The dollar dropped sharply against the Japanese yen on Thursday, in the first intervention to support its currency since 1998, after the Bank of Japan bucked the trend of other central banks by not hiking interest rates.
dropped swiftly to as low as 142.10 yen from 144.08 yen, in action timed around the close of the business day in Japan.
Masato Kanda, the vice finance minister for international affairs, was quoted by Bloomberg as saying the country took bold action in markets.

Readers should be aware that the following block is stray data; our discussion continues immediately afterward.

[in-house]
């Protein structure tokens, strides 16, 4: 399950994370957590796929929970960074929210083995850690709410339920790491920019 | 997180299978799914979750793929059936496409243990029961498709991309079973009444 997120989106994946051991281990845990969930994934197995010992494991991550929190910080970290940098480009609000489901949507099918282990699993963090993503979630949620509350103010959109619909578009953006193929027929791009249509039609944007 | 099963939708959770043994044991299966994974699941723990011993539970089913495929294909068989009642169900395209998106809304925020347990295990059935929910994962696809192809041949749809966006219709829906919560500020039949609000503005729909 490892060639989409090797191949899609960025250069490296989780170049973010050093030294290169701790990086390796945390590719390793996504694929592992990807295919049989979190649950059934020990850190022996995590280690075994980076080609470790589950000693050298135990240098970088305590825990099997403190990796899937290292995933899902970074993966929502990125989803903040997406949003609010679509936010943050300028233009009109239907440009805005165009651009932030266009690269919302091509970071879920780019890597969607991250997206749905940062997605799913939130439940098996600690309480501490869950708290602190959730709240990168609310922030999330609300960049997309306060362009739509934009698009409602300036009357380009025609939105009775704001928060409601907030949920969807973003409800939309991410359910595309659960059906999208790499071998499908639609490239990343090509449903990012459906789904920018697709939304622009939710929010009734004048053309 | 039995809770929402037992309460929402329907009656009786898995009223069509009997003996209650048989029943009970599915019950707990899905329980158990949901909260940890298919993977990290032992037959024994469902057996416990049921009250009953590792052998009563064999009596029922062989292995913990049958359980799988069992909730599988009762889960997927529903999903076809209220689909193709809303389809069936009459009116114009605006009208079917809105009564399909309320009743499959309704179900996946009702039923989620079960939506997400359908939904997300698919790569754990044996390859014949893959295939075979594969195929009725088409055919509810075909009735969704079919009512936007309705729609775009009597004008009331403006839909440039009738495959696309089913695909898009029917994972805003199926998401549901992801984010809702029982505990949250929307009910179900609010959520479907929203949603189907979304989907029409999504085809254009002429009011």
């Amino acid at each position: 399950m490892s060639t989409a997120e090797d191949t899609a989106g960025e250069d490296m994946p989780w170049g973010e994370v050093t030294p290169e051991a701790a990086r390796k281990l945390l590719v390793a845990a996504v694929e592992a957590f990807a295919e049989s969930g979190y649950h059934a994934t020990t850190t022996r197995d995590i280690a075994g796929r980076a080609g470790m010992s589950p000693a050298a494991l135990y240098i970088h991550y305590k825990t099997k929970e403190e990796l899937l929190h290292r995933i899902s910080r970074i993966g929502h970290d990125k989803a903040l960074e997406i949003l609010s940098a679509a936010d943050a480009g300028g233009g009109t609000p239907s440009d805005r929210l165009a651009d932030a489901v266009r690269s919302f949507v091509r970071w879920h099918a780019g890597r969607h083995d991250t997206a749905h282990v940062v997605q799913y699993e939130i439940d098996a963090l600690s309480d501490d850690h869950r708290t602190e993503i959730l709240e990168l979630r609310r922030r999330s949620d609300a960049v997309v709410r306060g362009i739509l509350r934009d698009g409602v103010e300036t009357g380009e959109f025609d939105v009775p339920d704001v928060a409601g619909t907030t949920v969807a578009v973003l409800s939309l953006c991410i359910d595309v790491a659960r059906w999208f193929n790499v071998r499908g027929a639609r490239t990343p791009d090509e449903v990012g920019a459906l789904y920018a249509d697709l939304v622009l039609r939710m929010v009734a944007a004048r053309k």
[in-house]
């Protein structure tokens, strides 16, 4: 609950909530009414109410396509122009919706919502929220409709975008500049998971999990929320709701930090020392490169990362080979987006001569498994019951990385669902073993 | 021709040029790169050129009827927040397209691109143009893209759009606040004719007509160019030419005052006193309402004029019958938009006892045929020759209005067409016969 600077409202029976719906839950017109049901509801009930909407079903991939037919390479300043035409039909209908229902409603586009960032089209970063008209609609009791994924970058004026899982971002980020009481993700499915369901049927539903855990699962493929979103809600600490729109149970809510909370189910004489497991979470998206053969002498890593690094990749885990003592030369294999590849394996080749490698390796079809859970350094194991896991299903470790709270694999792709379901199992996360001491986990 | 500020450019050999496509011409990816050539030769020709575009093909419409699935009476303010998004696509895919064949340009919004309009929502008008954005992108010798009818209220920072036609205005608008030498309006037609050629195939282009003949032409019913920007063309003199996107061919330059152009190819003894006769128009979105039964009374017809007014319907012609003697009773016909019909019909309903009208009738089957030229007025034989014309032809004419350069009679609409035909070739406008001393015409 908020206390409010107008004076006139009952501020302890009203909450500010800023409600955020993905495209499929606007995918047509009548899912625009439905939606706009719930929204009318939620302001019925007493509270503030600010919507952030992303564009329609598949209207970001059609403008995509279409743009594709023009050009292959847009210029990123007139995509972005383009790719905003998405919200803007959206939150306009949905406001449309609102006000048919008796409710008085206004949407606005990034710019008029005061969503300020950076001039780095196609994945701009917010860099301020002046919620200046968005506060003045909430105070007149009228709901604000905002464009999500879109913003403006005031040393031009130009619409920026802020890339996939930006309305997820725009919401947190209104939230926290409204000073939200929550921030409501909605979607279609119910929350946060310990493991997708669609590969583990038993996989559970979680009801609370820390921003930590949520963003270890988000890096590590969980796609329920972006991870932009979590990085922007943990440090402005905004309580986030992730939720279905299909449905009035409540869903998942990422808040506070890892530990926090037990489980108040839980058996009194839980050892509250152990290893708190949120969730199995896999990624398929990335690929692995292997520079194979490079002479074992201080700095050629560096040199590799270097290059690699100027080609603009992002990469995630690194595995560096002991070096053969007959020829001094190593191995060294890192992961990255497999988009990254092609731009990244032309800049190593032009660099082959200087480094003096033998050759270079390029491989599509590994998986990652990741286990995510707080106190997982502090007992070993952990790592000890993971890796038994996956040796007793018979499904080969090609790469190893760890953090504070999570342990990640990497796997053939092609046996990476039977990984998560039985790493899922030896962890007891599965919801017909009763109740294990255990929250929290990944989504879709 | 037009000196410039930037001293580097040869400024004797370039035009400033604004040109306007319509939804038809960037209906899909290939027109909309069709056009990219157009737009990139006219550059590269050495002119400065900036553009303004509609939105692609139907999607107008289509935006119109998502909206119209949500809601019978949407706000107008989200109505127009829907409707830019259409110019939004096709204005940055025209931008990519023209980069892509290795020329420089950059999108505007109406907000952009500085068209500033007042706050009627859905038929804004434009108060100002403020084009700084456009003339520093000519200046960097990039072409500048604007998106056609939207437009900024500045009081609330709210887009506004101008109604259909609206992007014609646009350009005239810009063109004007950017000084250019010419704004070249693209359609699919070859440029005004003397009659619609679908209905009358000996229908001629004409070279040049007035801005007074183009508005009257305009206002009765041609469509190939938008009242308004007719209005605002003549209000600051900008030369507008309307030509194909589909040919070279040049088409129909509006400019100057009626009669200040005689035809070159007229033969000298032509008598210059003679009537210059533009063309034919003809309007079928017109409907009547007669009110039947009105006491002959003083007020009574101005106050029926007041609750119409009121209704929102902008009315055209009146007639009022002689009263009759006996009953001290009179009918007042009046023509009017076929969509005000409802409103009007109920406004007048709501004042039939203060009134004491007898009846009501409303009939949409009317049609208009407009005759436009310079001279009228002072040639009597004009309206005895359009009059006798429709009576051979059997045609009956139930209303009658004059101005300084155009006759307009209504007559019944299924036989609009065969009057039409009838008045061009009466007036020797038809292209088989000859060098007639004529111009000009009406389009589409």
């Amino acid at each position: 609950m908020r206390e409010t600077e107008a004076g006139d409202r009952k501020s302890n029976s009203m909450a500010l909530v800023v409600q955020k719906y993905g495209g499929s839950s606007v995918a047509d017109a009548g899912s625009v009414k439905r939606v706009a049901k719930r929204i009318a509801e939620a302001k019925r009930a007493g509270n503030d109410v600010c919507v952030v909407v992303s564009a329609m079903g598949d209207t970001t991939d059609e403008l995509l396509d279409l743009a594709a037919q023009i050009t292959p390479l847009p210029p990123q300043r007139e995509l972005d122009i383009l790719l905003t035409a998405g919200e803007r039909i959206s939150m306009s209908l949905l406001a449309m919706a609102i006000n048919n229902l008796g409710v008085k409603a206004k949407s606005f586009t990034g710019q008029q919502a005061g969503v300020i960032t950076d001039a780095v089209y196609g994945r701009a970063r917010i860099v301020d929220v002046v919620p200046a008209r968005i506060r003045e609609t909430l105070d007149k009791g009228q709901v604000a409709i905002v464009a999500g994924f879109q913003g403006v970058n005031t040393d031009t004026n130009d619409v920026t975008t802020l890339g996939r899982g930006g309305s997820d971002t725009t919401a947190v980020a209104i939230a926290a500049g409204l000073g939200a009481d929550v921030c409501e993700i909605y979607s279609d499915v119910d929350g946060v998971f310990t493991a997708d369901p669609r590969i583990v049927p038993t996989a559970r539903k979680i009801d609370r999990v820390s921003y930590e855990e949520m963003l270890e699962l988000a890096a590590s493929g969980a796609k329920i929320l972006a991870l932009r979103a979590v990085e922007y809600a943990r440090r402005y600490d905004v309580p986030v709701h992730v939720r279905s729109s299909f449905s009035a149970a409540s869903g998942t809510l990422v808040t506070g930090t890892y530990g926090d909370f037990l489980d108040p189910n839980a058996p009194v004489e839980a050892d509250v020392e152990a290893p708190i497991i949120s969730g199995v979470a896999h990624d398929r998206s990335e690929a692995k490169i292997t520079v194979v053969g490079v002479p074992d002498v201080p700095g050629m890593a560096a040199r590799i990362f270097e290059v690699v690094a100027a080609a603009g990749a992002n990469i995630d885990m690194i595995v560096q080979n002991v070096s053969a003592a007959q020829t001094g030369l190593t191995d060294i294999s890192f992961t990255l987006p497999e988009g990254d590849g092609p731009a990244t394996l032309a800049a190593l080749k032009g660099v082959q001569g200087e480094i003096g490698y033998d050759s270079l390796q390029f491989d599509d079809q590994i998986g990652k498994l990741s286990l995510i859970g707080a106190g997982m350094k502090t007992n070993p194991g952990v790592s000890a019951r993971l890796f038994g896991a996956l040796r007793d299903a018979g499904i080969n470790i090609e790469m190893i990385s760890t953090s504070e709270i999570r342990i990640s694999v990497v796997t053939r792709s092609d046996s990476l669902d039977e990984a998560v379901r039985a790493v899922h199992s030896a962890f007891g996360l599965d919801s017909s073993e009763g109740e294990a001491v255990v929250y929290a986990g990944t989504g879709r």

Expectations had been building that Japan might intervene, with its currency down 23% this year.
The Bank of Japan earlier in the day kept interest rates unchanged, and Bank of Japan Gov. Haruhiko Kuroda said it had no plans to keep up with the interest rate hikes from the U.S. Federal Reserve and other central banks. He said the yen’s fall was “one-sided” and driven by speculation.
U.S. stock futures
turned higher after the intervention. The dollar’s strength, not just against the yen but other currencies including the euro, has been seen as weighing down on risky assets, and it’s also been a drag for U.S. multinationals.